You see, that was the day that Chef Ferran Adria announced at a press conference that he was going to close El Bulli for two years. I don’t think I’ll forget the flash of lightning that was almost tangible in the auditorium. The uproar that ensued was like a clap of thunder. The very fact that Adria, who enjoys a near-divine status in Spain, chose Madrid Fusion to make his announcement, shows how pre-eminent Madrid Fusion is, in the Spanish scheme of things.
In many parts of the world, food shows that are now prominent, started out as the personal dream of a single individual. Chef Peter Knipp, the erstwhile chef of The Raffles, Singapore, started a modest-sized kitchen equipment exhibition that has, several years later, metamorphosed into the Singapore Gourmet Summit that attracts guests chef from all parts of the western world.
It’s the same with the now world-famous Madrid Fusion. Started by brother and sister Jose Carlos and Esmeralda Capel, it contains, in its present form, several elements that go on simultaneously: wine tastings, demonstrations by chefs, panel discussions and exhibitions of ingredients. All of them are completely unmissable and the biggest problem is poring over the day’s programme at 10 every morning and deciding what to see and what to leave out.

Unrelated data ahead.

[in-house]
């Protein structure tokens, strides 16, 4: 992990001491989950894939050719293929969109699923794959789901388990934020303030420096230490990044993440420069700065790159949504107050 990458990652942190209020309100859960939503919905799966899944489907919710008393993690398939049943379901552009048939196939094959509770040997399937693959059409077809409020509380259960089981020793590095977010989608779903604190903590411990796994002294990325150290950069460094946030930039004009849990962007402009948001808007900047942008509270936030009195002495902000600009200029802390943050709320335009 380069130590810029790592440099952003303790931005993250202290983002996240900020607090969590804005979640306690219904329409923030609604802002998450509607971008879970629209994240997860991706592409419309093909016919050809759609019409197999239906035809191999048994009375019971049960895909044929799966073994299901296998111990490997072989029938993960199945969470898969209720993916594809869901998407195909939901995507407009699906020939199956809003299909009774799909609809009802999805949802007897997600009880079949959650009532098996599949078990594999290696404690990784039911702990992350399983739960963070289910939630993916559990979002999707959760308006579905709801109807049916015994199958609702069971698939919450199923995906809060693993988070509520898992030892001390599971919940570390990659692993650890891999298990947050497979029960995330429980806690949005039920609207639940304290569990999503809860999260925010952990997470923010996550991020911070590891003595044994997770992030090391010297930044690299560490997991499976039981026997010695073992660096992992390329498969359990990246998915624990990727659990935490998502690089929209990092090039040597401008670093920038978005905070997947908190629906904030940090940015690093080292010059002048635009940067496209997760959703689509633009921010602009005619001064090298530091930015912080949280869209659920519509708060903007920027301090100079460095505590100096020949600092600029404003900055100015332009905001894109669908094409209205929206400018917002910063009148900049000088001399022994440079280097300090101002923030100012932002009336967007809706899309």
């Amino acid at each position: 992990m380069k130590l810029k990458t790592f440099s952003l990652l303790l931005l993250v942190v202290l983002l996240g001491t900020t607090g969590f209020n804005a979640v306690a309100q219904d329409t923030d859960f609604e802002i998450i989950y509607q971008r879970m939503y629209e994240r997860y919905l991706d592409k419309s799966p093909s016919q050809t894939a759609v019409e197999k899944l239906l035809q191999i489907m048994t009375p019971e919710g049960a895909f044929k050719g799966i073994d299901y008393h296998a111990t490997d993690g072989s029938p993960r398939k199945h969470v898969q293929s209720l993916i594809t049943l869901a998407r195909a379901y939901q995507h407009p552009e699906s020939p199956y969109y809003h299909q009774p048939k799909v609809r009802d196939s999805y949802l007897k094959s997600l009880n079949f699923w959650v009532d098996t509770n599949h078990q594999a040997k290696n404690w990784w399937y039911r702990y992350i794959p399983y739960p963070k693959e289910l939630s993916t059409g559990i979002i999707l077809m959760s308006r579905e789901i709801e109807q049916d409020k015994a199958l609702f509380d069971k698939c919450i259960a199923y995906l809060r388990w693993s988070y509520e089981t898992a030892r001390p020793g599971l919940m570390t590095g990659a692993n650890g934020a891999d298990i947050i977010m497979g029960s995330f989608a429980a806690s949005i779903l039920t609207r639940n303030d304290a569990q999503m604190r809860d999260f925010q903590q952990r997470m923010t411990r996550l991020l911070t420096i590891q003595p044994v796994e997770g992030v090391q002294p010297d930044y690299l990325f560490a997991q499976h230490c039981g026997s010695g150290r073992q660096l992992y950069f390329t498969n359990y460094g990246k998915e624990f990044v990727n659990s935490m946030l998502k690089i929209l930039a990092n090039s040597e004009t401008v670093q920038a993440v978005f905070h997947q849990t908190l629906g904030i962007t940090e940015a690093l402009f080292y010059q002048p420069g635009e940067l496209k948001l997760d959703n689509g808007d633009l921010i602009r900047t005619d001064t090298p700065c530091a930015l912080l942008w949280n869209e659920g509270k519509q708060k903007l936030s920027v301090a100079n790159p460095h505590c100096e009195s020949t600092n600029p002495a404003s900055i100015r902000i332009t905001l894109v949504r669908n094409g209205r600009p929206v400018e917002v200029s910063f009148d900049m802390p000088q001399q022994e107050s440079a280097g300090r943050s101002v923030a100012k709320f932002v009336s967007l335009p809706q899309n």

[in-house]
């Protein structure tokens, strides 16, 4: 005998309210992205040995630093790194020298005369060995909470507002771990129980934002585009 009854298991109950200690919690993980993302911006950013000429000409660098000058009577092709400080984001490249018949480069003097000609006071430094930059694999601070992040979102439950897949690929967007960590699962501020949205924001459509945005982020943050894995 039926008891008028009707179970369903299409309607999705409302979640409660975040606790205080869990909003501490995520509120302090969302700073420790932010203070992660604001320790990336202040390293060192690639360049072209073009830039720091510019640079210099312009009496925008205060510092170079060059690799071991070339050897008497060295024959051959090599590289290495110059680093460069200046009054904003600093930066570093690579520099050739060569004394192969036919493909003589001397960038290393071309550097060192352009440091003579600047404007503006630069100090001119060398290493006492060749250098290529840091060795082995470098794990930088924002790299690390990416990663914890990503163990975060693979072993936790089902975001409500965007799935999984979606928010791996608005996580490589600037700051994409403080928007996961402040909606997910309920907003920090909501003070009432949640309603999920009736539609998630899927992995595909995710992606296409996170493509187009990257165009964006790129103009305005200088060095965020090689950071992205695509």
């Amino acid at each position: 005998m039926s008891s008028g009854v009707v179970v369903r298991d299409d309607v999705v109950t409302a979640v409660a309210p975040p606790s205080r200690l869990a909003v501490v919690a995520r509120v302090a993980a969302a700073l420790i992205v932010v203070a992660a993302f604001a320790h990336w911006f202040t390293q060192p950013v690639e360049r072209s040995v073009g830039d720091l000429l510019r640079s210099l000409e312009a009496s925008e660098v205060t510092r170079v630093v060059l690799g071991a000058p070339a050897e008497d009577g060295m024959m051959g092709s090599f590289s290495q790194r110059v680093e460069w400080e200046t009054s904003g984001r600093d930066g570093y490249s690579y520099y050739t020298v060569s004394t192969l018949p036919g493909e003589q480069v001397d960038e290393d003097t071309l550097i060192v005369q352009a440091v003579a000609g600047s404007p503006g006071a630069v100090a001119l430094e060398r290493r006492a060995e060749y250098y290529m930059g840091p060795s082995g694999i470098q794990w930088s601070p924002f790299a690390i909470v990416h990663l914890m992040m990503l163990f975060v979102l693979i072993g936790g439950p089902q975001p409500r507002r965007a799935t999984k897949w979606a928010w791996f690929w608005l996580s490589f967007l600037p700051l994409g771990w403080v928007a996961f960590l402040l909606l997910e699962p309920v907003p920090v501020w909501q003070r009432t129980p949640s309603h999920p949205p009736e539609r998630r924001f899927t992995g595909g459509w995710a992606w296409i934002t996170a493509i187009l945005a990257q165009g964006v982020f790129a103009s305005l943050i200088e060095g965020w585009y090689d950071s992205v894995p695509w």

I was one among a flock of writers and food and wine impresarios from all over the world who had been invited for Madrid Fusion by the Spanish Institute for Foreign Trade. We seldom got to meet each other during the day because each of us had differing areas of interest. In the evenings however, a coach took all of us to the centre of town where we bonded over dinner. It was during these times that each of us heard from the others, about what we had missed.
Two of the biggest stars among the invitees were Ruth Reichl and Jeffrey Steingarten, both food writers from the United States. They were part of a panel discussion on Day One about the future of food writing. Each of the participants, that included Nick Landers, had their own views, which they put forth with a great deal of vehemence, but every one of them agreed that food blogging by amateurs, some with their own agendas, was not the way forward. After the discussion, I met Reichl and we chatted about food magazines. As the last editor of the famous, now defunct Gourmet, she was interested to know how successful and influential Upper Crust is!